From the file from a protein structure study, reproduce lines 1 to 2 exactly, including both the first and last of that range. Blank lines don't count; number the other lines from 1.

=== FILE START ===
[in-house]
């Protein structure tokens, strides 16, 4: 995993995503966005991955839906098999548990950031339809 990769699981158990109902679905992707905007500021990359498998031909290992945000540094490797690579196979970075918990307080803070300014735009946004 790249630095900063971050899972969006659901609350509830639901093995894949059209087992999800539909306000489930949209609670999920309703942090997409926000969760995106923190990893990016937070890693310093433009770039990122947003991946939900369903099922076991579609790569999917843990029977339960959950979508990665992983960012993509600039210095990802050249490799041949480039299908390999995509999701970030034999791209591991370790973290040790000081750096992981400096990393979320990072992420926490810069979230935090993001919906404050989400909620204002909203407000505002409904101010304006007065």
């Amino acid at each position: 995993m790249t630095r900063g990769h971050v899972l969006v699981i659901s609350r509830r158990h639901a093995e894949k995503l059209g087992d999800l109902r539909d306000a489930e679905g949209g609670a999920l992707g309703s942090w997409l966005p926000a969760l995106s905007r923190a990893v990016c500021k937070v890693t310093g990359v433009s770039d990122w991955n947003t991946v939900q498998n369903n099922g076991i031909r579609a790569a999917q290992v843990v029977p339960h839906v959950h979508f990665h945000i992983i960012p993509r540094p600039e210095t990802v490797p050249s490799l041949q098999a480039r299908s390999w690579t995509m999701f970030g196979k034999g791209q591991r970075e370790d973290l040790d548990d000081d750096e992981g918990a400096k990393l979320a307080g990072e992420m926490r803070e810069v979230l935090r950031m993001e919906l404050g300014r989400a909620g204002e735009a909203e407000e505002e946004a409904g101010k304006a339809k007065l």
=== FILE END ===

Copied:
[in-house]
């Protein structure tokens, strides 16, 4: 995993995503966005991955839906098999548990950031339809 990769699981158990109902679905992707905007500021990359498998031909290992945000540094490797690579196979970075918990307080803070300014735009946004 790249630095900063971050899972969006659901609350509830639901093995894949059209087992999800539909306000489930949209609670999920309703942090997409926000969760995106923190990893990016937070890693310093433009770039990122947003991946939900369903099922076991579609790569999917843990029977339960959950979508990665992983960012993509600039210095990802050249490799041949480039299908390999995509999701970030034999791209591991370790973290040790000081750096992981400096990393979320990072992420926490810069979230935090993001919906404050989400909620204002909203407000505002409904101010304006007065």